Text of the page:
Background: Magnetic resonance imaging (MRI) is being used extensively in the search for pathoanatomical factors contributing to low back pain (LBP) such as Modic changes (MC). However, it remains unclear whether clinical findings can identify patients with MC. The purpose of this explorative study was to assess the predictive value of six clinical tests and three questionnaires commonly used with patients with low-back pain (LBP) on the presence of Modic changes (MC).
Methods: A retrospective cohort study was performed using data from Dutch military personnel in the period between April 2013 and July 2016. Questionnaires included the Roland Morris Disability Questionnaire, Numeric Pain Rating Scale, and Pain Self-Efficacy Questionnaire. The clinical examination included (i) range of motion, (ii) presence of pain during flexion and extension, (iii) Prone Instability Test, and (iv) straight leg raise. Backward stepwise regression was used to estimate predictive value for the presence of MC and the type of MC. The exploration of clinical tests was performed by univariable logistic regression models.
Results: Two hundred eighty-six patients were allocated for the study, and 112 cases with medical records and MRI scans were available; 60 cases with MC and 52 without MC. Age was significantly higher in the MC group. The univariate regression analysis showed a significantly increased odds ratio for pain during flexion movement (2.57 [95% confidence interval (CI): 1.08-6.08]) in the group with MC. Multivariable logistic regression of all clinical symptoms and signs showed no significant association for any of the variables. The diagnostic value of the clinical tests expressed by sensitivity, specificity, positive predictive, and negative predictive values showed, for all the combinations, a low area under the curve (AUC) score, ranging from 0.41 to 0.53. Single-test sensitivity was the highest for pain in flexion: 60% (95% CI: 48.3-70.4).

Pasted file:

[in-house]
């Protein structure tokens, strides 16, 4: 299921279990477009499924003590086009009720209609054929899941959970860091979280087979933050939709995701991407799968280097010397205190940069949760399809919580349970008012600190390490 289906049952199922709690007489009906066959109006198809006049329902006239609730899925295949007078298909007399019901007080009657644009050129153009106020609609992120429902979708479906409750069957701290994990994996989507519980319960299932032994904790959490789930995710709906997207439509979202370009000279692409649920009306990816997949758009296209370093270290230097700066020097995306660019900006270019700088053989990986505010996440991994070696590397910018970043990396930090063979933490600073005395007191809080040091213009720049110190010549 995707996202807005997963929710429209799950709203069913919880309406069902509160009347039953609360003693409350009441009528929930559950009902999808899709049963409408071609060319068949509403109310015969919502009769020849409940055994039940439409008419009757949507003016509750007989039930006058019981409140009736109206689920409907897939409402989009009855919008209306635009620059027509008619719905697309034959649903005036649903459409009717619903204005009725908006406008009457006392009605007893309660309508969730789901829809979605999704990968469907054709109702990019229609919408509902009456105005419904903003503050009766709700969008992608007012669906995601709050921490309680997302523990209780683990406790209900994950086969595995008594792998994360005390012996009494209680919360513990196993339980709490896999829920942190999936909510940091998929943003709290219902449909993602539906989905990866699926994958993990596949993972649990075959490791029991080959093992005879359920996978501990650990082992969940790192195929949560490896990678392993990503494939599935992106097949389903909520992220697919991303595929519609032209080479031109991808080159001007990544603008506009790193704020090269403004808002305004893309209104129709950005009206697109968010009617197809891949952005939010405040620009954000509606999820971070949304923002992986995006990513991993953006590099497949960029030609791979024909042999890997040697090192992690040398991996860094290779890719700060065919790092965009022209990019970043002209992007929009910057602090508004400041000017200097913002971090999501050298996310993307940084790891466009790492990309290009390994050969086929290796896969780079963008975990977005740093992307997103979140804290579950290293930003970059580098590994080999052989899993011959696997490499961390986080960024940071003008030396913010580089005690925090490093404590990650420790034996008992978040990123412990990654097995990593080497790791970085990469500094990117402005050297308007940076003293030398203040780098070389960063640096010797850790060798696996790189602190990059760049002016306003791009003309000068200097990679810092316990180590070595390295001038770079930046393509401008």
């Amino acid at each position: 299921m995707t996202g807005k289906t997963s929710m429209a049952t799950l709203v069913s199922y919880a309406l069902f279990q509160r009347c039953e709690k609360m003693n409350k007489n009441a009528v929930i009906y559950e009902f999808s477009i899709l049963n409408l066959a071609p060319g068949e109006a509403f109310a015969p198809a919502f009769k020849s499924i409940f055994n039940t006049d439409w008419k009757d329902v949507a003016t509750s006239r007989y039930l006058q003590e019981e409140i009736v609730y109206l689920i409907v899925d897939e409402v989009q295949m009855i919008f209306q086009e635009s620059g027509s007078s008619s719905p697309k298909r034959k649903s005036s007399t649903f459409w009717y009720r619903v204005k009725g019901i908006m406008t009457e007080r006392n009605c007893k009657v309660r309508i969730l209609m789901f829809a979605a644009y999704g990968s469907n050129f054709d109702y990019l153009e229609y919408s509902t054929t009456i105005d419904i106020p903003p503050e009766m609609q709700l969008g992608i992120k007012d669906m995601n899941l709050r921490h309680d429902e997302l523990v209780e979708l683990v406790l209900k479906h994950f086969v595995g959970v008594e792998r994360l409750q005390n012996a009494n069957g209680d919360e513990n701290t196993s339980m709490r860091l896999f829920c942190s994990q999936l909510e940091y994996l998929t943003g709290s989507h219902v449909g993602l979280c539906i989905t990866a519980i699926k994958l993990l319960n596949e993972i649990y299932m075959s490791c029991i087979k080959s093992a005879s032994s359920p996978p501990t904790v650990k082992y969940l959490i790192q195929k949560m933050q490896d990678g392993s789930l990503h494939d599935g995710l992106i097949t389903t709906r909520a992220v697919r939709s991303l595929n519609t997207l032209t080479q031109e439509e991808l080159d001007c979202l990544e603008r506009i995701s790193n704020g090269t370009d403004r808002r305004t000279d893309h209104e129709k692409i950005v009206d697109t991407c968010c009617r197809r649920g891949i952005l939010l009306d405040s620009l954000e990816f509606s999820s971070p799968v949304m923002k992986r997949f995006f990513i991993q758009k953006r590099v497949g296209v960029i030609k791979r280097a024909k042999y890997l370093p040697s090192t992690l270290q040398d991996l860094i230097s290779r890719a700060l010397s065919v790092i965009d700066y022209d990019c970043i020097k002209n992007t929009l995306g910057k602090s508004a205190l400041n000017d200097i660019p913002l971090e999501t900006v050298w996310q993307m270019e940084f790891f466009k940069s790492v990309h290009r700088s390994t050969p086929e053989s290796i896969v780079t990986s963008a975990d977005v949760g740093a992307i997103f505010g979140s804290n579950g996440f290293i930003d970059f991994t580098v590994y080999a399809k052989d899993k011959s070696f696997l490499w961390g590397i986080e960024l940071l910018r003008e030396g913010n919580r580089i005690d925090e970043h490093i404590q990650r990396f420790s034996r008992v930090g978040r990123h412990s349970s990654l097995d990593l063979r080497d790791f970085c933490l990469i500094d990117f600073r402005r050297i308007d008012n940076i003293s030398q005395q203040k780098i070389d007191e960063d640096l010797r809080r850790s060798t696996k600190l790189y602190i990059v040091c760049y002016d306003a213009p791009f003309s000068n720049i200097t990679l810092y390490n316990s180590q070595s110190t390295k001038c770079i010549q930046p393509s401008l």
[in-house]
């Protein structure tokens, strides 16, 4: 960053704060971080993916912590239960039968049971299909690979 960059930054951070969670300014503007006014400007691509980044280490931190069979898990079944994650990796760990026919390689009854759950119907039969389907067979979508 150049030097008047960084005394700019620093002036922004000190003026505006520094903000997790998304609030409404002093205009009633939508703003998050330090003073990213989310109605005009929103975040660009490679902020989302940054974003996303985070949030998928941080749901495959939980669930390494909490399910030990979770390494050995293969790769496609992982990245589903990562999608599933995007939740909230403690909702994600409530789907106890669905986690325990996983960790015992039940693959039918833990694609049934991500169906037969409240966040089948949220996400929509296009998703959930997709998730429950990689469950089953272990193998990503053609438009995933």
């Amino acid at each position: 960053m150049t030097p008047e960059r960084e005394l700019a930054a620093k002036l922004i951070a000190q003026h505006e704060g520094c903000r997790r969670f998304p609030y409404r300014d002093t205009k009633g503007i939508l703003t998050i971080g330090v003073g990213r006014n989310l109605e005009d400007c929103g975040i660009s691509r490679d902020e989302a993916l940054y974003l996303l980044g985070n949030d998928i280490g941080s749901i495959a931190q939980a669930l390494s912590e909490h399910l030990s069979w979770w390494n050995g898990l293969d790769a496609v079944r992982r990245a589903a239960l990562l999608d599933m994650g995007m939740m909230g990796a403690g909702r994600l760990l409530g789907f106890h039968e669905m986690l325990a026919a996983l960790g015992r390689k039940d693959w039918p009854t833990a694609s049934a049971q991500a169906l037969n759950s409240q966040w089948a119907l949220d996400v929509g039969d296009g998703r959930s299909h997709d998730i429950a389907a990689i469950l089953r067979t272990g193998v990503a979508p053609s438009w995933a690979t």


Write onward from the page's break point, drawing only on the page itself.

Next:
Conclusion: No model to predict the presence of MC, based on clinical tests, could be demonstrated. It is therefore not likely that LBP patients with MC are very different from other LBP patients and that they form a specific subgroup. However, the study only explored a limited number of clinical findings and it is possible that larger samples allowing for more variables would conclude differently.